The Ballardian style was celebrated in the Crash show at the Kings Cross Gagosian gallery earlier this year, an exhibition which captured his aesthetic perfectly. Adam McEwen’s Honda Teen Facial – the undercarriage of a 747 –echoed Ballard’s self-staged Crash exhibition of car wrecks at the New Art Laboratory in 1970, while Chris Burden’s L.A.P.D. Uniform, an 88 inch high policeman’s boilersuit, loomed with menace and implicit violence. Plans are now afoot for a more underground – and literally subterranean – show in London, planned by Ballard’s partner Clare Walsh and artist Gee Vaucher, while Ballard continues to be namechecked by cultural commentators and artists dealing with subjects as diverse as postmodern architecture and reality TV.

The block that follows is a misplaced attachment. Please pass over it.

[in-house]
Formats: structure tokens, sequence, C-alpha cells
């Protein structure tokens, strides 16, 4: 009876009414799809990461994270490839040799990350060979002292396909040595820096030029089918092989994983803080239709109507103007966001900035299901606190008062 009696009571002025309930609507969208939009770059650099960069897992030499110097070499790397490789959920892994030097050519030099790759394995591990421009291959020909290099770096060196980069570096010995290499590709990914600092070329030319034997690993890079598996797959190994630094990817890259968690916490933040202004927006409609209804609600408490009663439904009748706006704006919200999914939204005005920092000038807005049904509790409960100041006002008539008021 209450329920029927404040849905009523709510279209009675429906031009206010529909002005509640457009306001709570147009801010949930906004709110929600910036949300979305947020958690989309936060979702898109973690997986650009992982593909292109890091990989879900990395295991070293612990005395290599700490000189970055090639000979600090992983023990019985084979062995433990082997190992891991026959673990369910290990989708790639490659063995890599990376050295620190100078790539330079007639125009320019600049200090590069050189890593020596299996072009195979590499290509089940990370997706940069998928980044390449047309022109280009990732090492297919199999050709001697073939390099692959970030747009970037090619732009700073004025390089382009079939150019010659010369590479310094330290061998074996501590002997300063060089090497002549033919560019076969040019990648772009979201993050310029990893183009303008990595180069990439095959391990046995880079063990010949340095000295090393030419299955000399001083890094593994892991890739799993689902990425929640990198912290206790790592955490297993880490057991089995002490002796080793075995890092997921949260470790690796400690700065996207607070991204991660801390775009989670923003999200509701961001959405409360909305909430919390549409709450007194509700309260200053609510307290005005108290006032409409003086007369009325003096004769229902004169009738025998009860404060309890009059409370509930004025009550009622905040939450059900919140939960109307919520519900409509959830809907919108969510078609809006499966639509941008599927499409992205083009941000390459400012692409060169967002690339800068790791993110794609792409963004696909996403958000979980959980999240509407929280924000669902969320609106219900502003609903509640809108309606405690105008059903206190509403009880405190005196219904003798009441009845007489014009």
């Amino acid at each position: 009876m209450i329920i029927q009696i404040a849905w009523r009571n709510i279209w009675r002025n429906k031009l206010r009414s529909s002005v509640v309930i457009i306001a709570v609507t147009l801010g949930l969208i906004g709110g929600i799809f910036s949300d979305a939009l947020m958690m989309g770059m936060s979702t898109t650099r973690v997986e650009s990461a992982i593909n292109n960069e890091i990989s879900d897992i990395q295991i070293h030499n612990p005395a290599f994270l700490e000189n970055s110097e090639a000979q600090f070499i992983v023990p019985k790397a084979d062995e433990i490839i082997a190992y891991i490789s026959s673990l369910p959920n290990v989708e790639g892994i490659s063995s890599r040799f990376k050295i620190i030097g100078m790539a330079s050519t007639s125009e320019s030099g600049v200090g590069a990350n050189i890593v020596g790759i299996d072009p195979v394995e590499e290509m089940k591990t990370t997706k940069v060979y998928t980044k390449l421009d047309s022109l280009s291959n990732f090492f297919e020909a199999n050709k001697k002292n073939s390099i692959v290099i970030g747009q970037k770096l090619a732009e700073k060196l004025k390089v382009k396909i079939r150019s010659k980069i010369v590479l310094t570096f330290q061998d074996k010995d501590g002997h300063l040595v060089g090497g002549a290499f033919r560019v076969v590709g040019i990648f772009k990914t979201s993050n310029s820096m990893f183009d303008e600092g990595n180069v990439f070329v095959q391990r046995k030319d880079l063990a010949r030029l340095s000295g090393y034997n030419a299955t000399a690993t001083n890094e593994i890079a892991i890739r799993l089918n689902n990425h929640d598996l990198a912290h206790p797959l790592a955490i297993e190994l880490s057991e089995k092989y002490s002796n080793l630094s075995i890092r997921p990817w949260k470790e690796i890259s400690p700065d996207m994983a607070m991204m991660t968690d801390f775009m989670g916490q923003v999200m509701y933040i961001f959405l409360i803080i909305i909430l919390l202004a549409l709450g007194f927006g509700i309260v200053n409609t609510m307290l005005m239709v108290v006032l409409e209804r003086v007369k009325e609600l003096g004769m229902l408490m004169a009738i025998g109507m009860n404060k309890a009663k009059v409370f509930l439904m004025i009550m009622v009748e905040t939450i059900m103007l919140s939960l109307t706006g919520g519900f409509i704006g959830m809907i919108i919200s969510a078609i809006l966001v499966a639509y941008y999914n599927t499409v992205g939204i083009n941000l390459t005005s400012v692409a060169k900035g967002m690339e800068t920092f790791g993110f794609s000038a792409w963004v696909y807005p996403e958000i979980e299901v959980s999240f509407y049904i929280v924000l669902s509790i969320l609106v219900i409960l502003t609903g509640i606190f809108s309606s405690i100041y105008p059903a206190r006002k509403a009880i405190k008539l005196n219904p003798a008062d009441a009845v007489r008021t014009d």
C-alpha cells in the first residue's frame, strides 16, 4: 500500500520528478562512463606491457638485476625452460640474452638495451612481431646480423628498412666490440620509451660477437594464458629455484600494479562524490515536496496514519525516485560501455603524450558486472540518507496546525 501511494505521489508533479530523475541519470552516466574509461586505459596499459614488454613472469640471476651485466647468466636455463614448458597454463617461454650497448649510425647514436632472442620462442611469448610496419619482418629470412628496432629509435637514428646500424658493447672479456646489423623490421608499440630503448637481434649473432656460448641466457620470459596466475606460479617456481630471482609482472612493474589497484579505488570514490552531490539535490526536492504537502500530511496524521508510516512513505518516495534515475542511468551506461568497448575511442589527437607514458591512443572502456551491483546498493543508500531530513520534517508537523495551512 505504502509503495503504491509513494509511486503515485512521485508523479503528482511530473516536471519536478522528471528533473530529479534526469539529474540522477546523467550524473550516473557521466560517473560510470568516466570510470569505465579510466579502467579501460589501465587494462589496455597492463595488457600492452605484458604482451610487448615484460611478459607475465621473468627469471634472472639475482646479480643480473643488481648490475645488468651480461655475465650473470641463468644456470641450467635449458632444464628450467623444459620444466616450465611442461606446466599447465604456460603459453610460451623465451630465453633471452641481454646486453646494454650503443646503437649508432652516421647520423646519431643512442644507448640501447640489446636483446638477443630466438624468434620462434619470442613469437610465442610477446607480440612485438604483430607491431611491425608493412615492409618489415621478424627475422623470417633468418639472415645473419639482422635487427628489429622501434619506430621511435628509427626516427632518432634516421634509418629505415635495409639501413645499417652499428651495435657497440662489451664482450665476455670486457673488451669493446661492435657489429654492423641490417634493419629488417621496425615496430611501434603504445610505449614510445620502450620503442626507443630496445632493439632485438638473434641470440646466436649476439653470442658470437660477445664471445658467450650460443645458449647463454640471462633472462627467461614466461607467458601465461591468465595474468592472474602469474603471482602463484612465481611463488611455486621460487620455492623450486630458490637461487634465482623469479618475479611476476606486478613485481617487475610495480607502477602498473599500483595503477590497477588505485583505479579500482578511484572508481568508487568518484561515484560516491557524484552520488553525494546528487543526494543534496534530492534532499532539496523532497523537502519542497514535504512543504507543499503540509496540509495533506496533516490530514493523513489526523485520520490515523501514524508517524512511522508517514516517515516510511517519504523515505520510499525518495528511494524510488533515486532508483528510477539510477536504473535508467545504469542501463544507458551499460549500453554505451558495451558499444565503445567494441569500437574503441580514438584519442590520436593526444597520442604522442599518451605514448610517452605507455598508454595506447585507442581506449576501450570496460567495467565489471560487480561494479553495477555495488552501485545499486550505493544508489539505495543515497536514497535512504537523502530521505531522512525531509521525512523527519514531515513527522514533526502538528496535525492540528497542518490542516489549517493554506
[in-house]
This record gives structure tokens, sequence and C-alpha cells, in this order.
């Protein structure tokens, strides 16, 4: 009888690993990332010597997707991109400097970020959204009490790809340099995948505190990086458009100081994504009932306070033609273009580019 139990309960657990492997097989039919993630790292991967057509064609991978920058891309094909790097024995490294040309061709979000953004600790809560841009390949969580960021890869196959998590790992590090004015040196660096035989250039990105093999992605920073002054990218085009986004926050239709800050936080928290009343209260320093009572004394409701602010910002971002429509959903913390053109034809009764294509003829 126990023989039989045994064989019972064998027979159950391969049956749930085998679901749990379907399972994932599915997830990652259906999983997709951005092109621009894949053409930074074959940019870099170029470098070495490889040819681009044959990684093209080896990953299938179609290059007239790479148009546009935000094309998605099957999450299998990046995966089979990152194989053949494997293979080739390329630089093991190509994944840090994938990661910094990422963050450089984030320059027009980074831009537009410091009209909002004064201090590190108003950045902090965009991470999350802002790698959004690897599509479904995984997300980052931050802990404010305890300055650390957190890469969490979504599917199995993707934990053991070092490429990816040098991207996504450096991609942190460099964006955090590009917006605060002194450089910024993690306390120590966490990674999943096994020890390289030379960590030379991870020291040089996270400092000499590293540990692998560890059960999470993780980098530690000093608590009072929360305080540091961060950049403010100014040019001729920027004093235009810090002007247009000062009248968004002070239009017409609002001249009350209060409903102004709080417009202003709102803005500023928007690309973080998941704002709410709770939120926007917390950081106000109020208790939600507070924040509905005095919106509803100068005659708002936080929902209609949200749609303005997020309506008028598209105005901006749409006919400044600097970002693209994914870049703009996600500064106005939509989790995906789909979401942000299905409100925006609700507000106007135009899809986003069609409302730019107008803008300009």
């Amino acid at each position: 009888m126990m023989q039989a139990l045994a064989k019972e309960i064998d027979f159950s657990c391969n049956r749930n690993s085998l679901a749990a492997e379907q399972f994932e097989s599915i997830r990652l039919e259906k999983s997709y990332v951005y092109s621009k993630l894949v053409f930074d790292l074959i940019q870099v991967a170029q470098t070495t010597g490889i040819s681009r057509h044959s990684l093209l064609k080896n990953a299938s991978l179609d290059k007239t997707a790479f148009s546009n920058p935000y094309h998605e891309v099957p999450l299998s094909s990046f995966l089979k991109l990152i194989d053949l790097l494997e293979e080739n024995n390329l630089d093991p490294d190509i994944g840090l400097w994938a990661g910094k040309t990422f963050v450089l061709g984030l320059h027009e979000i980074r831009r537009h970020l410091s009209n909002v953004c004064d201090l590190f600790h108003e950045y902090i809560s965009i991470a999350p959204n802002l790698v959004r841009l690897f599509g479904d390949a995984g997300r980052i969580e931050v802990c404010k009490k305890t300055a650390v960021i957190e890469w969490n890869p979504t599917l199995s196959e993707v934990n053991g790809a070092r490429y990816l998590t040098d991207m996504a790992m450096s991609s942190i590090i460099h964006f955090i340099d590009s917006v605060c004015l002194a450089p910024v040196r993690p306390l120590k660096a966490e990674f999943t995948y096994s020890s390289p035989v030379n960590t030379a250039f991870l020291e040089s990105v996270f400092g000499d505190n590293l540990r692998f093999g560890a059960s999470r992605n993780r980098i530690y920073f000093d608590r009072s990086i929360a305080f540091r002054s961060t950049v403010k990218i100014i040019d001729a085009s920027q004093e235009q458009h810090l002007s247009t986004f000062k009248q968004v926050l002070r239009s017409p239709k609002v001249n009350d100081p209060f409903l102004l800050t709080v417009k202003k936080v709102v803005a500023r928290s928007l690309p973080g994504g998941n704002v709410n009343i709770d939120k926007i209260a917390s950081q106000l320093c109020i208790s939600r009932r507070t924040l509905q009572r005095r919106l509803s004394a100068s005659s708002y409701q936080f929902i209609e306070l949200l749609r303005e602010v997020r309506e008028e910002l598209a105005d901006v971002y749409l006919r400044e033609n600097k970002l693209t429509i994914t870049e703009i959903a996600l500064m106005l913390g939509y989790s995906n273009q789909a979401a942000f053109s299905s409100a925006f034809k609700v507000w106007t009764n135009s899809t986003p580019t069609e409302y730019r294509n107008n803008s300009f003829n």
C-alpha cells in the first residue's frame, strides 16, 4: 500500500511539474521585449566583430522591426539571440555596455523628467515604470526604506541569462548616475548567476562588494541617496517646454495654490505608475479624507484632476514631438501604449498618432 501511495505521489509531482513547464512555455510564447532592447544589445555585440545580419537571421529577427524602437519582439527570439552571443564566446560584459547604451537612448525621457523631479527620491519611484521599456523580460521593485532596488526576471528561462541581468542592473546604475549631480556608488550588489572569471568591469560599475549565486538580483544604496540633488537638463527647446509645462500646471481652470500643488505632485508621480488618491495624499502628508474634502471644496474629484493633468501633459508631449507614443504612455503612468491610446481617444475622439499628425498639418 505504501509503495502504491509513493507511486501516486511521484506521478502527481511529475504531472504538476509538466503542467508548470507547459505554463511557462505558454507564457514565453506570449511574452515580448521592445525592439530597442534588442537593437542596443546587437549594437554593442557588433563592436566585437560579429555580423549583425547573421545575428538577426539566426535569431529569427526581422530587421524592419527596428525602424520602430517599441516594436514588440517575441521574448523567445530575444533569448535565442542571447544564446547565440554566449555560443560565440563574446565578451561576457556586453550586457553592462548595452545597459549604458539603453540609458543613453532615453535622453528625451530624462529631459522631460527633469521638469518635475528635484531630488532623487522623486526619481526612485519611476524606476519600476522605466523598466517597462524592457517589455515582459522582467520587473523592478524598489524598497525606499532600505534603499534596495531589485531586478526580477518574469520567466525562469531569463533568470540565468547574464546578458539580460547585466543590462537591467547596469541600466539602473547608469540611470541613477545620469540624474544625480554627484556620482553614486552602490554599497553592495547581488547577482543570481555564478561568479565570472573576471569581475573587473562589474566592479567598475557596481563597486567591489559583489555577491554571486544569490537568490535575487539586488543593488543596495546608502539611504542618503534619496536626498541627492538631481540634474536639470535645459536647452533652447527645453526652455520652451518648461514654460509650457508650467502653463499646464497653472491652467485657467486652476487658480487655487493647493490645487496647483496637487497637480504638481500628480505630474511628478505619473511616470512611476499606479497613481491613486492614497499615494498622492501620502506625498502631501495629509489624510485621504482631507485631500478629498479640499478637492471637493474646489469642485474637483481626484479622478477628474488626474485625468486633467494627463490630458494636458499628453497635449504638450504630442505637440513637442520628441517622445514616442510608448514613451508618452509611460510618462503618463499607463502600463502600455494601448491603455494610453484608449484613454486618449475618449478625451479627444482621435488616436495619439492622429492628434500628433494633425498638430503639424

Ballard’s vast body of work is a national treasure (his archive, which takes up 12 metres of shelf space, made its way into the British Library in June), but the Ballardian style was most succinctly nailed down by his poem What I Believe. ‘I believe in my own obsessions, in the beauty of the car crash, in the peace of the submerged forest, in the excitements of the deserted holiday beach, in the elegance of automobile graveyards, in the mystery of multi-storey car parks, in the poetry of abandoned hotels.’ From whorish media celebrity and legal highs to 9/11 TV footage, BP oil slicks, Cumbrian massacres and imploding, brutalist council estates, Warm Leatherette to Madonna’s Drowned World, road rage and beyond, his influence will continue to be seen and heard for decades to come.